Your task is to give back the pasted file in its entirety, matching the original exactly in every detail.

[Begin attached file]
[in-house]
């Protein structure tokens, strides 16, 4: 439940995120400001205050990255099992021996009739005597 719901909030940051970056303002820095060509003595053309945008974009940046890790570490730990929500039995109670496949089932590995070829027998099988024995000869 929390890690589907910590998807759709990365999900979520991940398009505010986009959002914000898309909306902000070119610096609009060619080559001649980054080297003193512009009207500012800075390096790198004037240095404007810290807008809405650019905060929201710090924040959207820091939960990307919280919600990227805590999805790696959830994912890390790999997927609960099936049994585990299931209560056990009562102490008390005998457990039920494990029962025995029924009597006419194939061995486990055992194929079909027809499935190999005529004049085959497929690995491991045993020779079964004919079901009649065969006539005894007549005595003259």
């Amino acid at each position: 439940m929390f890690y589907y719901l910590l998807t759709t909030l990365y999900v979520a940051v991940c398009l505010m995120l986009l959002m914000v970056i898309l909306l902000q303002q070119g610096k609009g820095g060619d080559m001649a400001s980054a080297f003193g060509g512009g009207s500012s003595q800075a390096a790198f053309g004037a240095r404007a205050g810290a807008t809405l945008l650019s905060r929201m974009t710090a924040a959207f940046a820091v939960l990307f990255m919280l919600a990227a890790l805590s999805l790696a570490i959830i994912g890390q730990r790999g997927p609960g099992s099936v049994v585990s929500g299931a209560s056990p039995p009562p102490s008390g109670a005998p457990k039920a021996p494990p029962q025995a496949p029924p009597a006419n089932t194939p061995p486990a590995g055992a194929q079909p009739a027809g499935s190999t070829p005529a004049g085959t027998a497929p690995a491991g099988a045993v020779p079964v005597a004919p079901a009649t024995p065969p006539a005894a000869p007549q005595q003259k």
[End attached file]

[in-house]
């Protein structure tokens, strides 16, 4: 439940995120400001205050990255099992021996009739005597 719901909030940051970056303002820095060509003595053309945008974009940046890790570490730990929500039995109670496949089932590995070829027998099988024995000869 929390890690589907910590998807759709990365999900979520991940398009505010986009959002914000898309909306902000070119610096609009060619080559001649980054080297003193512009009207500012800075390096790198004037240095404007810290807008809405650019905060929201710090924040959207820091939960990307919280919600990227805590999805790696959830994912890390790999997927609960099936049994585990299931209560056990009562102490008390005998457990039920494990029962025995029924009597006419194939061995486990055992194929079909027809499935190999005529004049085959497929690995491991045993020779079964004919079901009649065969006539005894007549005595003259």
């Amino acid at each position: 439940m929390f890690y589907y719901l910590l998807t759709t909030l990365y999900v979520a940051v991940c398009l505010m995120l986009l959002m914000v970056i898309l909306l902000q303002q070119g610096k609009g820095g060619d080559m001649a400001s980054a080297f003193g060509g512009g009207s500012s003595q800075a390096a790198f053309g004037a240095r404007a205050g810290a807008t809405l945008l650019s905060r929201m974009t710090a924040a959207f940046a820091v939960l990307f990255m919280l919600a990227a890790l805590s999805l790696a570490i959830i994912g890390q730990r790999g997927p609960g099992s099936v049994v585990s929500g299931a209560s056990p039995p009562p102490s008390g109670a005998p457990k039920a021996p494990p029962q025995a496949p029924p009597a006419n089932t194939p061995p486990a590995g055992a194929q079909p009739a027809g499935s190999t070829p005529a004049g085959t027998a497929p690995a491991g099988a045993v020779p079964v005597a004919p079901a009649t024995p065969p006539a005894a000869p007549q005595q003259k």